“We will continue with the Minsk talks, we willreboot them,” Zelensky said during his election night victory speech.

Putin, for his part, said he’s open to dialoguewith the new Ukrainian president.

“If we ever meet in order to hold talks—and I don’t rule outsuch a possibility—we will first and foremost have to discuss ways to end theconflict in southeastern Ukraine,” Putin said at an April 27 pressconference in Beijing, the Russian news agency TASS reported.

No Military Solution

There’s little enthusiasm in Kyiv for ramping up combat operations to bring the war to a quick and decisive conclusion. A major Ukrainian offensive to retake the entire Donbas territory would exact a heavy toll in civilian and military casualties and wreak havoc on the infrastructure of a region already scarred by five years of war. Also, such a move would likely spur Russia to escalate the conflict or invade, experts say.

A memorial to the fallen on the Ukrainian side of no man’s land outside the town of Novomykhailivka in eastern Ukraine.It’s so far unclear whether Zelensky will haltthe creeping offensive strategy for the sake of a negotiated peace deal withMoscow. While the consensus opinion among Ukrainian politicians andmilitary brass is that there is no military solution to the conflict, the prospect of diplomatic compromises with Russiarisks domestic backlash.

Many Ukrainian soldiers remain skeptical ofdiplomacy with the Russian president.

“Any negotiations with Putin are a deal with thedevil. We already have the Minsk agreement, and should move to it. There isnothing more to negotiate,” said Oleksiy Bobovnikov, an officer in theUkrainian army. “Any compromises with Russia means their victory, and heavylosses to Ukraine.”

Volodymyr Sheredeha, a combat veteran of thepro-Ukraine Dnipro-1 volunteer battalion, was similarly skeptical of peacetalks with with Russia.

“All diplomatic negotiations and agreements can’tresolve the conflict, because there does not exist, and won’t exist, realconsensus between the two sides,” Sheredeha said. “That way can only lead to aneternally frozen conflict, regularly igniting and calming down combat from timeto time, again and again, like we have seen for the past four years.”

New Name, Old War

In 2018, Ukraine rebranded its war effort. The “Anti-TerroristOperation” became the “Joint Forces Operation,” or JFO.

A parliamentary law approving the measure formally labeled Russiaas the “aggressor country” and dictated an administrative shake-up in which themilitary took overall control of the war effort, subordinating the role of theSecurity Service of Ukraine, or SBU.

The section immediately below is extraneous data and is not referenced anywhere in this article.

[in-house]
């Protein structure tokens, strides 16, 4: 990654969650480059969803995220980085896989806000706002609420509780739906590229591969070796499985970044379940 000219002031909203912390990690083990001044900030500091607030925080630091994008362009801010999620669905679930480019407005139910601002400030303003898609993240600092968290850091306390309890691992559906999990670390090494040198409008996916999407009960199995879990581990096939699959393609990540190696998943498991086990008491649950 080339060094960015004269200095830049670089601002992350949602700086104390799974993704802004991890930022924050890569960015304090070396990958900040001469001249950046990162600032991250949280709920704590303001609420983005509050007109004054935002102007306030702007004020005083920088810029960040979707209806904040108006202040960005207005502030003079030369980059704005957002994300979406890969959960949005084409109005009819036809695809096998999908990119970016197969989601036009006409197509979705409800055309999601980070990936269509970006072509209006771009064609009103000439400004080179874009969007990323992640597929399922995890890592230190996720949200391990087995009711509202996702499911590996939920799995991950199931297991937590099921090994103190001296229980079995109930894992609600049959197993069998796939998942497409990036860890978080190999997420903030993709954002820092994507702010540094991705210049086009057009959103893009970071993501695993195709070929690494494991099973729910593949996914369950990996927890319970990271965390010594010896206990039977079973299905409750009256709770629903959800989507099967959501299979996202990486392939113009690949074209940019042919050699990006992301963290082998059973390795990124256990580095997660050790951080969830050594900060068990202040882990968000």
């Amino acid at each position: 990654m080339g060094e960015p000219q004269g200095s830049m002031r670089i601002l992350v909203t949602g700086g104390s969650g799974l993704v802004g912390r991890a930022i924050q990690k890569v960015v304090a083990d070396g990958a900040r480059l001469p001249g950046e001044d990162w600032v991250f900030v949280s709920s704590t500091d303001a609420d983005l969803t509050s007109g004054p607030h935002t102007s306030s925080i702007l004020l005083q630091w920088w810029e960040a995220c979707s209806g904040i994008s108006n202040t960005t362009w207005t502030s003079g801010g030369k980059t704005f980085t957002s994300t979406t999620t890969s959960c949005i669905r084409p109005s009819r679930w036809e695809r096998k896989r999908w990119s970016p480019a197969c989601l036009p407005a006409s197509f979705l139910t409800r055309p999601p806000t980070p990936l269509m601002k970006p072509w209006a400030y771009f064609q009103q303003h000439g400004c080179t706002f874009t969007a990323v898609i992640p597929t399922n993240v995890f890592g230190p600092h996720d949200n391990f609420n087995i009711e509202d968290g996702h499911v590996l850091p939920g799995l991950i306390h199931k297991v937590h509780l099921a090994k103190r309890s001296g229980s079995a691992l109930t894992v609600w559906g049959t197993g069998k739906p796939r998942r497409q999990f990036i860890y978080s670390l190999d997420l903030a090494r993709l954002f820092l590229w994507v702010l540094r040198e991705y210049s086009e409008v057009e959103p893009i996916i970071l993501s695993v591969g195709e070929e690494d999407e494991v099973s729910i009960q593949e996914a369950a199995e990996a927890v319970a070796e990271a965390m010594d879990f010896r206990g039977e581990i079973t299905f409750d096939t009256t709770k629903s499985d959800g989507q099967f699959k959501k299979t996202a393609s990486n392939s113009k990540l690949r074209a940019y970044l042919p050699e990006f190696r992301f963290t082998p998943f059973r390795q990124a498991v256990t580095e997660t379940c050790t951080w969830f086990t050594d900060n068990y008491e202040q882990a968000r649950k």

Despite the name change, the daily rhythm of combat along thetrench lines in eastern Ukraine remains similar in nature to that of theWestern front in World War I—although on a much smaller scale and with sometechnological perks, such as the use of drones and electronic warfare.

It’s a bizarre conflict in which the opposing camps areessentially sitting in place, weathering daily artillery and sniper firewithout trying to achieve a strategically significant breakthrough.

Psychologically, it’s a tough war. There’s simply no escaping the danger—the artillery can start at any time and the sniper threat is never-ending. In the end, a soldier’s chances of survival depend on good luck and the odds of not being in the wrong place at the wrong time.

Many Ukrainian veterans remain skeptical of peace talks with Russia.Outside the war zone, life goes on relatively as normal acrossUkraine. Still, the conflict constantly teeters on the edge of escalating intoa much bigger and far deadlier cataclysm.

Moscow has deployed about 80,000 troops along Ukraine’s borderscapable of launching a rapid, armored invasion within two to four weeks,current and former Ukrainian defense officials say.

Within the two breakaway territories in the Donbas, combinedRussian-separatist forces maintain a force of roughly 700 tanks, of which about500 are operational, according to Ukrainian military officials. That’s aboutthree times more operational tanks than the number currently possessed by theUnited Kingdom, according to data from Jane’s 360.

An additional 40,000 Russian troops are currently garrisoned inCrimea, along with missiles and bombers capable of striking mainland Ukraine.

With so much Russian combat power amassed on Ukraine’s borders, there are some in Ukraine who say the creeping offensive strategy is too risky.

Since 2016, the Ukrainian military has carried out a “creeping offensive” in the country’s eastern war zone.Andrii Telizhenko, a former Ukrainian diplomat to the U.S. who iscritical of Poroshenko, condemned the creeping offensive as a “very dangerous”gambit made for “political propaganda motives.” Yet, despite his misgivings,Telizhenko also acknowledged the need for some element of dynamism in Ukraine’slong-term war planning for the sake of preserving soldiers’ morale.

“The military in a war zone cannot stand static, or it willdemoralize. So it was also necessary for Kyiv to take action on taking newground to please the psychological and patriotic moods of the soldiers who arein the [war zone], not in the best conditions, and are being killed almostevery day,” Telizhenko said.

‘The New Armed Forces’

This month more than 130 troops from the U.S.Army’s 101st Airborne Division deployed to a base in western Ukraine, takingthe reigns of a U.S. mission to train Ukrainian troops that dates back to 2015.The United Kingdom and Canada also maintain long-standing training missions inUkraine.

With Western help, Ukraine’s armed forces have moved away from thestrict, top-down Soviet chain of command structure, adopting in its place a moreWestern approach to military leadership, which empowers troops to be moreautonomous in combat.

Today, Ukraine’s combat forces are more nimble and able to react to battlefield realities without relying on play-by-play micromanagement from commanders safely ensconced behind the front lines.

In eastern Ukraine, war has become a way of life.Still, many Ukrainian soldiers complain about burdensome paperworkand a military bureaucracy run amok, underscoring how the daily grind ofmanaging a frozen, low-intensity war—in which combat loses its urgency andbecomes a business-like affair—can be just as harmful to morale as theperpetual danger.

“We have a long road ahead of us,” Bobovnikovsaid. “But comparing where we are in 2019 with where we were in 2014, it’s morethan just a huge step forward—it’s some kind of giant leap.”

The post After 4 Years of a Frozen Conflict, Ukrainians Slowly Retake Ground From Russian Forces appeared first on The Daily Signal.